As time moves forward more and more of us are learning the benefits of reusing, recycling, and living reciprocally with nature. As it happens, used tea leaves are another wonderful resource that can benefit not only the planet, but you too! From the garden, to your cleaning supplies, and even back in the kitchen there are many brilliant methods most of us can use at home. So instead of washing them down the drain or sending them to the landfill, read on to learn some of the many ways you too can reclaim what would be wasted.
The first and simplest method a shocking number of people aren’t aware of, is to steep your leaves again! Not all teas can be steeped again after their first use, but some (like pu-erh) can be steeped up to 10 times! Some pu-erhs even provide additional flavors after the first steeping as the compressed tea opens up. I’ve also been known to simply leave my previous batch in the tea steeper as I make a different cup, even if it’s not a prolific re-steepable tea a hint of Silver Needles in my next cup of Jasmine can be quite nice. You can also reuse tea leaves in cooking as well. I love to save all my vegetable scraps in the freezer and make a nice broth out of it once I have enough, and tea leaves can be an excellent addition. You’d be surprised how many recipes you can find online that use old tea leaves; like stir-fry’s, ferments, soups, and even salads.
Tea is a fantastic source of nitrogen and other nutrients for the garden, especially green teas. Nitrogen is something lots of plants love, and many gardeners and farmers struggle to get enough of it. You can even save a little money on fertilizer by supplementing a bit of used tea leaves. Cup of Tea has all of their used leaves composted to reduce waste, and many of us can do that at home too. Make sure you have plenty of carbons (dead stuff like dried leaves, dried grass, or cardboard) to mix your tea leaves with to avoid any foul odors. You should have anywhere between 1-3 and 1-30 ratio of nitrogen (like tea leaves and vegetable scraps) to carbons, so as long as your compost is mostly “browns” (carbons), you should be fine. If you don’t have the space to compost, there are plenty of other options as well! You can use it directly on some plants as a mulch. Just remember that tea is usually acidic, and not every plant will benefit from it. Some examples of plants native to the Pacific Northwest that love an occasional tea mulch are roses, rhododendrons, and ferns. Mulch has the benefit of not only providing nutrients over time, but it also helps to maintain moisture. Tea leaves can also repel lots of pests like cats, rodents, and some insects. Burnt tea leaves can even repel mosquitoes! Some people like to boil their tea leaves for a long time (~30 minutes) and use the water after it’s cooled in a watering can. There is such a thing as too much fertilizer though, so don’t do this every time but instead as an occasional treat for your plants.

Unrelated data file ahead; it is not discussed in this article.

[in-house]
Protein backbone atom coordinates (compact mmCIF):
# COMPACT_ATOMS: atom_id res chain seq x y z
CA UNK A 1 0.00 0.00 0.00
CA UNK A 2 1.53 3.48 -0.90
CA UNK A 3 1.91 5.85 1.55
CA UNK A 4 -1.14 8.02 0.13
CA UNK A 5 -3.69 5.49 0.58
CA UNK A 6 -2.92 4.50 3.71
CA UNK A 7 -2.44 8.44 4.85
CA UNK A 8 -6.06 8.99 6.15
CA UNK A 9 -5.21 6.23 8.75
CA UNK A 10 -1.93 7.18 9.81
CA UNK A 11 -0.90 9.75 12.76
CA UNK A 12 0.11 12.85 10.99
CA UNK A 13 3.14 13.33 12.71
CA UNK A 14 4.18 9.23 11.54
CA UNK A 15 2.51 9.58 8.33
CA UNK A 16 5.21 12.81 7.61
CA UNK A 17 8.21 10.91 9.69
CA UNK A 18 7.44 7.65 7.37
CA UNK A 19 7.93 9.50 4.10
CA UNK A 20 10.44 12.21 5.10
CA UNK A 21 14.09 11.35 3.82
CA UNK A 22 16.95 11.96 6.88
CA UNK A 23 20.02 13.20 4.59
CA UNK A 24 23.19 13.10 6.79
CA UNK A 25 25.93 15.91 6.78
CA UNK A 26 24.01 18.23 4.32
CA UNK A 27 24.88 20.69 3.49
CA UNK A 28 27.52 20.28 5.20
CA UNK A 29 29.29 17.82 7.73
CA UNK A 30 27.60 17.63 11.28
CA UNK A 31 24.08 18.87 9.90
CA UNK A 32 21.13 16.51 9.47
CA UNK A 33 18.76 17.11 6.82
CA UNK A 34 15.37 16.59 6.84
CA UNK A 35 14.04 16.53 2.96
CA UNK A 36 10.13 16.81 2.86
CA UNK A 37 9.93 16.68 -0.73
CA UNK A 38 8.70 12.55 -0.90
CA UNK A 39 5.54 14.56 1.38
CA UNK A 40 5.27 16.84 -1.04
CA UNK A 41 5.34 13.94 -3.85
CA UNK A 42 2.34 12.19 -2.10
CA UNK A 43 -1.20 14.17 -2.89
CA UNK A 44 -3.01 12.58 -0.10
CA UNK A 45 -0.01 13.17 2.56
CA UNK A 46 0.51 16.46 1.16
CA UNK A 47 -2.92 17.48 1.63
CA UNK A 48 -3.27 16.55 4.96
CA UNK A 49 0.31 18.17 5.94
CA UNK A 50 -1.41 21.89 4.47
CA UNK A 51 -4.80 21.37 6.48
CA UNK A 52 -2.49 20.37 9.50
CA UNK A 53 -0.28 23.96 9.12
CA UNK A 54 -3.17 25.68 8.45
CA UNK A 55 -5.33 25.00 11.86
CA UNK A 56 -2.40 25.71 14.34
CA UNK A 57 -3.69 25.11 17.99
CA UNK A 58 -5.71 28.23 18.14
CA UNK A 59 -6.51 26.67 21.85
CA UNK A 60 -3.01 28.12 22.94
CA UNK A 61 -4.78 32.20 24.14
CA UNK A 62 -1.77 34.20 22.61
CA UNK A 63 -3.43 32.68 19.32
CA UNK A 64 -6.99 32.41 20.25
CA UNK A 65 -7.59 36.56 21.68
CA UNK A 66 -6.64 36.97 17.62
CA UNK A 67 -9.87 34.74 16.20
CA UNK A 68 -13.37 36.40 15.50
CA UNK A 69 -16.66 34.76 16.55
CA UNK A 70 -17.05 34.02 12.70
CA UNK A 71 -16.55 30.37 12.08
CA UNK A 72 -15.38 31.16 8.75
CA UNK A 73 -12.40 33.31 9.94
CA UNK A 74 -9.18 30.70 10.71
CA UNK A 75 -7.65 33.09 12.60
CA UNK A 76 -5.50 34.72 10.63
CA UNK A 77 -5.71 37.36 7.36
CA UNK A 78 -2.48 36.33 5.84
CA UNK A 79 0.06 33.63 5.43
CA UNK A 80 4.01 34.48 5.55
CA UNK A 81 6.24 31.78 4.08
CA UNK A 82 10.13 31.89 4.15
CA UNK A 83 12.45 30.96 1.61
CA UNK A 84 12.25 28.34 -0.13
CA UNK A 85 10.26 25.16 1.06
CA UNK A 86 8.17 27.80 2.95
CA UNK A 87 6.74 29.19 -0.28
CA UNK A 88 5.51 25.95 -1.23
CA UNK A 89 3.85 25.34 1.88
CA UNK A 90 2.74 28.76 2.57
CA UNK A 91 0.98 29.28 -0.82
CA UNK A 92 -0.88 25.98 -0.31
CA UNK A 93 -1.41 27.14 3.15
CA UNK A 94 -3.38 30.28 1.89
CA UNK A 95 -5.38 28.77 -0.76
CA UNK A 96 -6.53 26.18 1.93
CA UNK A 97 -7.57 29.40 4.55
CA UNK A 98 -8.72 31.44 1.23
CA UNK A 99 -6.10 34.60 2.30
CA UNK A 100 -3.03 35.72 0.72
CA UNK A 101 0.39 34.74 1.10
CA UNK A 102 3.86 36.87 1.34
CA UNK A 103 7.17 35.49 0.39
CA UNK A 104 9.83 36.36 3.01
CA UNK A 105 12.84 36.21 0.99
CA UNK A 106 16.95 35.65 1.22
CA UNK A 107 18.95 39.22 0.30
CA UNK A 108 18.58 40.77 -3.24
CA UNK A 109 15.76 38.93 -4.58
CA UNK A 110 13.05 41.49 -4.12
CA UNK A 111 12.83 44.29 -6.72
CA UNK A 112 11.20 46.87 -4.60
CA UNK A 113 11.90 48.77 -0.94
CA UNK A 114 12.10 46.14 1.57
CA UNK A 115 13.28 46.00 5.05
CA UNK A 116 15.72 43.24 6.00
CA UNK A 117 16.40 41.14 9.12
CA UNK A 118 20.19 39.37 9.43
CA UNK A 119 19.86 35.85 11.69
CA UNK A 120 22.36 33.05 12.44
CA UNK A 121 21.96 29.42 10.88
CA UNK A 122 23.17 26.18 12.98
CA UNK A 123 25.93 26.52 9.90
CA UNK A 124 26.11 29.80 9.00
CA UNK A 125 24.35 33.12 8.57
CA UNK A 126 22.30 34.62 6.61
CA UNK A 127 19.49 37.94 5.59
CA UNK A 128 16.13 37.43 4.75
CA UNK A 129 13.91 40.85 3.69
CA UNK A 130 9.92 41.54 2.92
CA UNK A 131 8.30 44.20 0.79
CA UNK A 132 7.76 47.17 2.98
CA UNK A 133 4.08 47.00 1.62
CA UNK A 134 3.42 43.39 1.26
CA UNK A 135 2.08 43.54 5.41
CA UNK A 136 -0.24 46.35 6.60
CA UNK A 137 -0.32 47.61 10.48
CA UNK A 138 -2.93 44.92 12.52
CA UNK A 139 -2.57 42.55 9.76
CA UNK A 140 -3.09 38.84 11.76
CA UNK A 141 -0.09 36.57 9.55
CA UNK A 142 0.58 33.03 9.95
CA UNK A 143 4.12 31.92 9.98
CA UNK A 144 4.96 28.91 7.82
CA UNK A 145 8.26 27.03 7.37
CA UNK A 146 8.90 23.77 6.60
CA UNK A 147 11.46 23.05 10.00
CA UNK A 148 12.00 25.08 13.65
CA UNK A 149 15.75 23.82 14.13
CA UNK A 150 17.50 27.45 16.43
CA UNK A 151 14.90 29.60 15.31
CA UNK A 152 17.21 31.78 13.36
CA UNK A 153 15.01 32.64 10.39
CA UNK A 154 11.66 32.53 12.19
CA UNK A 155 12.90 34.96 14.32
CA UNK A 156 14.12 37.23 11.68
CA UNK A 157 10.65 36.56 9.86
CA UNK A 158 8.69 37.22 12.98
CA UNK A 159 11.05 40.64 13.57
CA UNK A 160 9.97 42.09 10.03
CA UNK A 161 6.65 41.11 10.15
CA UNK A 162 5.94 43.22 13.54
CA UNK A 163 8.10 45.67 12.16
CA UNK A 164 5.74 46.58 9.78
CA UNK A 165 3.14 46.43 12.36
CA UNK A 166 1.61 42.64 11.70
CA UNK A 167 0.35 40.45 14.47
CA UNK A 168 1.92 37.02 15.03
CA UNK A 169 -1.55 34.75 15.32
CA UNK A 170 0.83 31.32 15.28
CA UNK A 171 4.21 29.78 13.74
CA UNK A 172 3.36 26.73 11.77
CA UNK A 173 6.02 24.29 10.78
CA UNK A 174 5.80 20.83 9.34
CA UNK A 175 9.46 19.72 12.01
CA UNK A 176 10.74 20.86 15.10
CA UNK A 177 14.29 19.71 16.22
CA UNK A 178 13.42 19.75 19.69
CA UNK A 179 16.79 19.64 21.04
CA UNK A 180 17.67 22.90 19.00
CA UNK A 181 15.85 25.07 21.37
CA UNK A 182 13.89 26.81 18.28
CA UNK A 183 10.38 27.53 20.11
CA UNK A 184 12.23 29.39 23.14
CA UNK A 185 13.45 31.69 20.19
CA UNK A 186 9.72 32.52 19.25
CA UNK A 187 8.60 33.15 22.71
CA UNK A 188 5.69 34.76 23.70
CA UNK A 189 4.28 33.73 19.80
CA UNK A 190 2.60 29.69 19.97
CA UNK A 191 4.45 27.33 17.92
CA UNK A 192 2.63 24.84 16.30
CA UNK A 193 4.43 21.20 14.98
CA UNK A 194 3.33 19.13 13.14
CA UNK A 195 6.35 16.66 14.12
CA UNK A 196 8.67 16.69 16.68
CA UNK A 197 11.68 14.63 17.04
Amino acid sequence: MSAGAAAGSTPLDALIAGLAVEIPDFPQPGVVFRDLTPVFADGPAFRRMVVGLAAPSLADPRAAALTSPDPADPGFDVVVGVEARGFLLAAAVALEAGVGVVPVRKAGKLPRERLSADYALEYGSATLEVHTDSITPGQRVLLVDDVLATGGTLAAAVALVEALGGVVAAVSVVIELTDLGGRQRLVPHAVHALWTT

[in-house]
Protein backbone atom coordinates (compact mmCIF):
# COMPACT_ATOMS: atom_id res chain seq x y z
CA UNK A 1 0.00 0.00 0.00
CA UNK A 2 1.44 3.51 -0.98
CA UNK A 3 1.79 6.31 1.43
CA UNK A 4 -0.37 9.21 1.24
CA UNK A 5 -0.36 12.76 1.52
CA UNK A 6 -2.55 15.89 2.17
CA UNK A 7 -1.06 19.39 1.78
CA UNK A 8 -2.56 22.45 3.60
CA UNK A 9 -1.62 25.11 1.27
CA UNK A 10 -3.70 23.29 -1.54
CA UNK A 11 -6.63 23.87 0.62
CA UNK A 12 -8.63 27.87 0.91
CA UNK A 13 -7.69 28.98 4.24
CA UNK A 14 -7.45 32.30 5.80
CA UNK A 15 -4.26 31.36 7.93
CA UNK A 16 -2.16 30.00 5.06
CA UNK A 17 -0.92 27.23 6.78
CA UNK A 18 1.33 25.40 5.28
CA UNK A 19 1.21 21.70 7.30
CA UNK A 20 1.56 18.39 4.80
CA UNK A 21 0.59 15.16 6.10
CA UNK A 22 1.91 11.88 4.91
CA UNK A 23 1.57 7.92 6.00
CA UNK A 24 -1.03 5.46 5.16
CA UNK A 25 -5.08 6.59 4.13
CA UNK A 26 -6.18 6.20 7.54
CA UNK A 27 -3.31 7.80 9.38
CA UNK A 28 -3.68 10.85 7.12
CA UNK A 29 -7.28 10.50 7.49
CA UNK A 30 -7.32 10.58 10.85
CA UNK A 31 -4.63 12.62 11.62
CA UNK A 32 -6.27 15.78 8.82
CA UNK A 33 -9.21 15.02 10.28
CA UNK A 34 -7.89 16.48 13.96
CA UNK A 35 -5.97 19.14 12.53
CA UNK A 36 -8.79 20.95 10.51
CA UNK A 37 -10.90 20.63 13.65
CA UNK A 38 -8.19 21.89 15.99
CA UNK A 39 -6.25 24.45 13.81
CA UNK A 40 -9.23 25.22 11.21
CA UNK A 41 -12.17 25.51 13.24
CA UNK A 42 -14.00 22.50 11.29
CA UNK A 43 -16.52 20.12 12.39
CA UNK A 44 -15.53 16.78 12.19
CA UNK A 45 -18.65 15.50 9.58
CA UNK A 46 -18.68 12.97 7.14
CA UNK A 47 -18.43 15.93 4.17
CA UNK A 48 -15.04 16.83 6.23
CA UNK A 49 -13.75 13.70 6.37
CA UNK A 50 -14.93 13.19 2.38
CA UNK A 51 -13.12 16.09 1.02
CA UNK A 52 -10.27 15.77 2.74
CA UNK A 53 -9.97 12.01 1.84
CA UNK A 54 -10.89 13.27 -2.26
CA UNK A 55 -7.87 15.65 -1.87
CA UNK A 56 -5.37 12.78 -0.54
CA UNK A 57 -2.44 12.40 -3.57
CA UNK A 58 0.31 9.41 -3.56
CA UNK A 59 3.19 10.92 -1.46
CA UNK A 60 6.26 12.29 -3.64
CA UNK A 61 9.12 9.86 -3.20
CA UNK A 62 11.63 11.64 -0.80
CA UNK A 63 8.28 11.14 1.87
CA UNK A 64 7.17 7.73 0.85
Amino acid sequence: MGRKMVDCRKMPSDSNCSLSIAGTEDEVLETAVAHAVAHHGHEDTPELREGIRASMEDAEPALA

Used tea leaves also have excellent cleaning and deodorizing properties. If you allow your used green tea leaves to dry out; you can use it to deodorize your refrigerator, oven, wardrobe, or even your shoes. Simply find an adequate container for the application, for shoes use dried tea bags or dump loose leaves in a small mesh bag. Used black tea can be boiled in water for 30 minutes (the more concentrated the better) and the cooled liquid makes a great cleaner for windows, wooden surfaces, and wooden flooring. Once cooled down soak a rag in the tea water, wring out the excess liquid, and wipe down the aforementioned surfaces.
These are just a few different methods hopefully some of us can employ at home to reuse such a wonderful resource. There are even more options out there such as beauty, bathing, art, and divination that aren’t mentioned in this article. If none of these methods work for you, many of us still have access to community compost bins or local farmer markets where someone may take your tea and other organic waste to reuse what you aren’t able to. The possibilities are limitless, so when you finish your Cup of Tea it doesn’t have to end there. ~Tara and Dillan